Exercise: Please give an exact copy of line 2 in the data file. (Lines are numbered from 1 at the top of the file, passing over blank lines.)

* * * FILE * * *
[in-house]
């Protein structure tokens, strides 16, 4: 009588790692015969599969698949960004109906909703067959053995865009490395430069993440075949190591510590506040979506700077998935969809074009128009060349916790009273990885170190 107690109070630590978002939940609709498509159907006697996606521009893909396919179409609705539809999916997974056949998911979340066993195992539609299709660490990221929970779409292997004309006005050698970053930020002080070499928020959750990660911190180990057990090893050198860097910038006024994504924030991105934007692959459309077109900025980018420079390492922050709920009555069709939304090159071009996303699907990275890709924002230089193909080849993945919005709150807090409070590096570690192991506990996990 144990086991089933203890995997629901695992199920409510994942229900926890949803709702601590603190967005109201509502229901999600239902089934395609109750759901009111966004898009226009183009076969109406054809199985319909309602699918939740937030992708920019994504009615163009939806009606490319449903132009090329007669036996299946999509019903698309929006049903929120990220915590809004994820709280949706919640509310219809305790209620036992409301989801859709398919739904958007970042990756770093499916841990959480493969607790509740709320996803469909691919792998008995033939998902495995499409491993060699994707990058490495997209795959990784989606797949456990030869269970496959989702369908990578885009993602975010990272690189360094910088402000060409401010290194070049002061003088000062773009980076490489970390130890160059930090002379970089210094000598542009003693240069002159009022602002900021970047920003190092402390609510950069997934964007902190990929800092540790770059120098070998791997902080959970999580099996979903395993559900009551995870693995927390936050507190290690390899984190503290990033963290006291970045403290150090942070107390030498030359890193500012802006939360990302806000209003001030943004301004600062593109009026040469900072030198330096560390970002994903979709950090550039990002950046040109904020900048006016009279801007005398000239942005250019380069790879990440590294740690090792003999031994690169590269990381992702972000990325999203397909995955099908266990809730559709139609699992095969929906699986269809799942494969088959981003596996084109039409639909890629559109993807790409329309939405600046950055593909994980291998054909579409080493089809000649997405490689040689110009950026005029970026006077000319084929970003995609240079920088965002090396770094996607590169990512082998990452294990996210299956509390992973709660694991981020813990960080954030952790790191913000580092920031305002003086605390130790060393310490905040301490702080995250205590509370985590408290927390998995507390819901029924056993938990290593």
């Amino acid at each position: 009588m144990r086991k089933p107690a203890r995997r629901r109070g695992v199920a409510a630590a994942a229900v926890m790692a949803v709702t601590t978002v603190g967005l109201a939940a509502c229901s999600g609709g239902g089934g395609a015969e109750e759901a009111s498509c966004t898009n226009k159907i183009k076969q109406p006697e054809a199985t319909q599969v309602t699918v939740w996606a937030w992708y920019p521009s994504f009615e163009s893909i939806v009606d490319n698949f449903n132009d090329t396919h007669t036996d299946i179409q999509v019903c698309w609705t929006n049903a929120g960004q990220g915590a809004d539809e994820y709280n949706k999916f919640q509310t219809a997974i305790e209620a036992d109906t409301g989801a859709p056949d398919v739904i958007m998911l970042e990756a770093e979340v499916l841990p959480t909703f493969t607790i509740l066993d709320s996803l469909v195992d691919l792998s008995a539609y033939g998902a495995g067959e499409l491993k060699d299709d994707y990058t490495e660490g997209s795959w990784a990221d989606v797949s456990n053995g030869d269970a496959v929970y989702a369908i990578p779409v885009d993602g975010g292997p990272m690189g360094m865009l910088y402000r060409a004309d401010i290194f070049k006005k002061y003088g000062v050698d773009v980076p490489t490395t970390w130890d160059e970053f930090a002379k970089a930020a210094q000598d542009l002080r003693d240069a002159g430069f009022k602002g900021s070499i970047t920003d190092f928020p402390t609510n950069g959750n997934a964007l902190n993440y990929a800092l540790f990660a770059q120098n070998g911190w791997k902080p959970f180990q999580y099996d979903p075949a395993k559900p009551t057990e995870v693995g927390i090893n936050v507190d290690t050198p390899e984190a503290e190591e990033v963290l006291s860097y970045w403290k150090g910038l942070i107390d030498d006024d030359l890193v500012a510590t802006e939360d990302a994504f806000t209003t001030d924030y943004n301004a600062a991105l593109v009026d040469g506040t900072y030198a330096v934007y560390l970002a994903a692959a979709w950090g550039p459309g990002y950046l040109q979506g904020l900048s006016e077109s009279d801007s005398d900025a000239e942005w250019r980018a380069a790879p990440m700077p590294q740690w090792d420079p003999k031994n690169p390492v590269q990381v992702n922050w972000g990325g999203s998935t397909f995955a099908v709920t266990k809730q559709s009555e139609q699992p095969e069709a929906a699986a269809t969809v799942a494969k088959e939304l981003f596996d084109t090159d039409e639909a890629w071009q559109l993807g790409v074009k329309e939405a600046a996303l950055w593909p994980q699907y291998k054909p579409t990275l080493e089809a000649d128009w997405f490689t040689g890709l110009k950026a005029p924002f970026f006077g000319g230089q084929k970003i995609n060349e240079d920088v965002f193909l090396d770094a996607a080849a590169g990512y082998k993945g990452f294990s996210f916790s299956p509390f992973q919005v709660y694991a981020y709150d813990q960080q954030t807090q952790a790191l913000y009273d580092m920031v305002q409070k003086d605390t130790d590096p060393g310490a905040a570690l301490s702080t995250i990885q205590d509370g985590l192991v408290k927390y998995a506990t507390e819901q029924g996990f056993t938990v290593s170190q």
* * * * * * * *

């Protein structure tokens, strides 16, 4: 009588790692015969599969698949960004109906909703067959053995865009490395430069993440075949190591510590506040979506700077998935969809074009128009060349916790009273990885170190 107690109070630590978002939940609709498509159907006697996606521009893909396919179409609705539809999916997974056949998911979340066993195992539609299709660490990221929970779409292997004309006005050698970053930020002080070499928020959750990660911190180990057990090893050198860097910038006024994504924030991105934007692959459309077109900025980018420079390492922050709920009555069709939304090159071009996303699907990275890709924002230089193909080849993945919005709150807090409070590096570690192991506990996990 144990086991089933203890995997629901695992199920409510994942229900926890949803709702601590603190967005109201509502229901999600239902089934395609109750759901009111966004898009226009183009076969109406054809199985319909309602699918939740937030992708920019994504009615163009939806009606490319449903132009090329007669036996299946999509019903698309929006049903929120990220915590809004994820709280949706919640509310219809305790209620036992409301989801859709398919739904958007970042990756770093499916841990959480493969607790509740709320996803469909691919792998008995033939998902495995499409491993060699994707990058490495997209795959990784989606797949456990030869269970496959989702369908990578885009993602975010990272690189360094910088402000060409401010290194070049002061003088000062773009980076490489970390130890160059930090002379970089210094000598542009003693240069002159009022602002900021970047920003190092402390609510950069997934964007902190990929800092540790770059120098070998791997902080959970999580099996979903395993559900009551995870693995927390936050507190290690390899984190503290990033963290006291970045403290150090942070107390030498030359890193500012802006939360990302806000209003001030943004301004600062593109009026040469900072030198330096560390970002994903979709950090550039990002950046040109904020900048006016009279801007005398000239942005250019380069790879990440590294740690090792003999031994690169590269990381992702972000990325999203397909995955099908266990809730559709139609699992095969929906699986269809799942494969088959981003596996084109039409639909890629559109993807790409329309939405600046950055593909994980291998054909579409080493089809000649997405490689040689110009950026005029970026006077000319084929970003995609240079920088965002090396770094996607590169990512082998990452294990996210299956509390992973709660694991981020813990960080954030952790790191913000580092920031305002003086605390130790060393310490905040301490702080995250205590509370985590408290927390998995507390819901029924056993938990290593």